Computer Programmers may be disqualified from H-1B

Computer Programmer Memo

Article Published on:  July 27, 2017

Article Written by FLG Attorney: Melissa Winkler

Photo: Courtesy of iMasters

On March 31, 2017, USCIS released a Policy Memorandum titled, “Rescission of the December 22, 2000 ‘Guidance memo on H-1B Computer Related Positions.’”[1] In the memorandum, USCIS indicates that they take issue with the occupation of Computer Programmer, and based on DOL’s Bureau of Labor Statistics Occupational Outlook Handbook (OOH), concludes that most Computer Programmer positions would not qualify for the H-1B category because not all Computer Programmer positions require a bachelor’s degree or higher. This would be an occupational classification for companies to avoid in the future as it may lead to additional scrutiny including requests for evidence or denials.

When filing an H-1B position, the sponsoring company must complete a Labor Condition Application (LCA) submitted to the DOL. On the LCA, the employer must select one of four wage levels for an occupation based on the comparison of the employer’s job requirements to the occupational requirements.  Level 1 is for the most entry level positions while Level 4 is reserved for those most “fully competent” in the position. Level I wage rates are assigned to job offers for beginning level employees who have only a basic understanding of the occupation and perform tasks that require limited, if any, the exercise of judgment and provide experience and familiarization with the employer’s methods, practices, and programs.

The recent USCIS memo concludes a Level 1 (entry level) designation for a position, covered under the Computer Programmer occupation classification, would not qualify as a specialty occupation position.  As a result, this combination (i.e., Level 1 and the Computer Programmer SOC code) would probably be one to stay away from if trying to show position is a specialty occupation. This is consistent with Senator Grassley’s bill and messages to establish more of a merit based system focusing on the best and the brightest over those that are more entry level (i.e., those only deserving of a level 1 wage).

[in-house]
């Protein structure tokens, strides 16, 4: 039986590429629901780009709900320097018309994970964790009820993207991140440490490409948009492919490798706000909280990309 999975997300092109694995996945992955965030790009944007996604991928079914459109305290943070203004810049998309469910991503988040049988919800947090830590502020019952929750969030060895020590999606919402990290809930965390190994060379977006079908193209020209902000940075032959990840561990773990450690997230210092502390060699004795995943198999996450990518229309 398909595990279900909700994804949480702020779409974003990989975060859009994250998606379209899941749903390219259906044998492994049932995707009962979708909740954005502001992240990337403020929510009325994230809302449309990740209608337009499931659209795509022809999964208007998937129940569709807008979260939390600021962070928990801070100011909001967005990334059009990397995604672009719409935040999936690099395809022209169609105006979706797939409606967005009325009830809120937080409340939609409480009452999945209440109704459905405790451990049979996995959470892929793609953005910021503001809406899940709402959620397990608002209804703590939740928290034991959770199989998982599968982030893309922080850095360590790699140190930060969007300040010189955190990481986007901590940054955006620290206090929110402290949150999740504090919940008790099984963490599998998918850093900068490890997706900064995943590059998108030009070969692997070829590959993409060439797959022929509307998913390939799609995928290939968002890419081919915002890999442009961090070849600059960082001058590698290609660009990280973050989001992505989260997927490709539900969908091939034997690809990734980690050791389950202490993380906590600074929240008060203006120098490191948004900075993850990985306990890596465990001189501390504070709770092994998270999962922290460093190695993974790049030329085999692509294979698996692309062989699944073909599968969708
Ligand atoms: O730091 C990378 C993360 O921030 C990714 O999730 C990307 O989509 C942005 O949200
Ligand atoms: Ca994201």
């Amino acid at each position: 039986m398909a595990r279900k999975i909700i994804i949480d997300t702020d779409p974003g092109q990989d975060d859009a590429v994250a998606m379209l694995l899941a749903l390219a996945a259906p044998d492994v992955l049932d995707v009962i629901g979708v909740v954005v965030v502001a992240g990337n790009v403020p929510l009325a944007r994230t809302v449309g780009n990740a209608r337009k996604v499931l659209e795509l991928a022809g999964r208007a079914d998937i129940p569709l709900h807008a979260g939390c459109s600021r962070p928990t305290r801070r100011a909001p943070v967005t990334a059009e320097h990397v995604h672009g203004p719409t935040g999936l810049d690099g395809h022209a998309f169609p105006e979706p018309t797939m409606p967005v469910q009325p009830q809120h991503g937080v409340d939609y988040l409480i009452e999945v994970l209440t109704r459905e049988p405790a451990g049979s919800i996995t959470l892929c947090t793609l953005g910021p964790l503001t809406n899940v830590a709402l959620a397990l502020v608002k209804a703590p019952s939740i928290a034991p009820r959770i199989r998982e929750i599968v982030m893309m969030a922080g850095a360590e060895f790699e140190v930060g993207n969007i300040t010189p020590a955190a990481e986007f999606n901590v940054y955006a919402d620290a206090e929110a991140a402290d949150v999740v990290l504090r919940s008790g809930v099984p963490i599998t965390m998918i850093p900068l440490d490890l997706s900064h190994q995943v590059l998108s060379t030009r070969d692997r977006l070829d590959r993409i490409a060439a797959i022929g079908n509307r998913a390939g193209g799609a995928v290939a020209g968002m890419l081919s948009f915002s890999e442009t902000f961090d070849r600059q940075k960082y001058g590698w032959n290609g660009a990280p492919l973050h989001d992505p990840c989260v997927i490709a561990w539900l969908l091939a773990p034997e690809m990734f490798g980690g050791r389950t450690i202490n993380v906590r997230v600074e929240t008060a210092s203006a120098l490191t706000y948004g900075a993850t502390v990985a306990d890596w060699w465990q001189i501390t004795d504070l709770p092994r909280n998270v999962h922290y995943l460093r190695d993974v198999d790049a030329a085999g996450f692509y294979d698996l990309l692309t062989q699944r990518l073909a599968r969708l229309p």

The memorandum indicates officers should scrutinize the wage level on the LCA to make sure wage levels correspond to job duties. As such, as a general practice, employers will probably want to stay away from Level 1 when processing H-1B cases, and will likely see more RFEs, if Level 1 wage designation is selected.

The memorandum also affirms that the petitioning employer has the burden of proof to show that position is a specialty occupation and un-conclusive statements from the OOH are not sufficient to show position is a specialty occupation. Further, the memorandum indicates that merely requiring a degree for the position, without more evidence, does not, in and of itself, support the notion that the position is a specialty occupation. Therefore, companies may need to rely on more expert opinions and follow very closely regulation in showing position meets one of the criteria for establishing the position is a specialty occupation.[1]

Immigration practitioners have already seen an increase in Requests for Evidence surrounding wage levels and the Computer Programmer Occupation

[1] 8 CFR 214.2(h)(4)(ii); 8 CFR 214.2(h)(4)(iii)

[1] https://www.uscis.gov/sites/default/files/files/nativedocuments/PM-6002-0142-H-1BComputerRelatedPositionsRecission.pdf

[1] https://www.uscis.gov/working-united-states/temporary-workers/h-1b-specialty-occupations-and-fashion-models/h-1b-fiscal-year-fy-2018-cap-season

[1] https://www.uscis.gov/news/alerts/uscis-completes-h-1b-cap-random-selection-process-fy-2018

[1] https://www.grassley.senate.gov/news/news-releases/grassley-asks-more-labor-department-data-praises-recent-efforts-made-combat-h-1b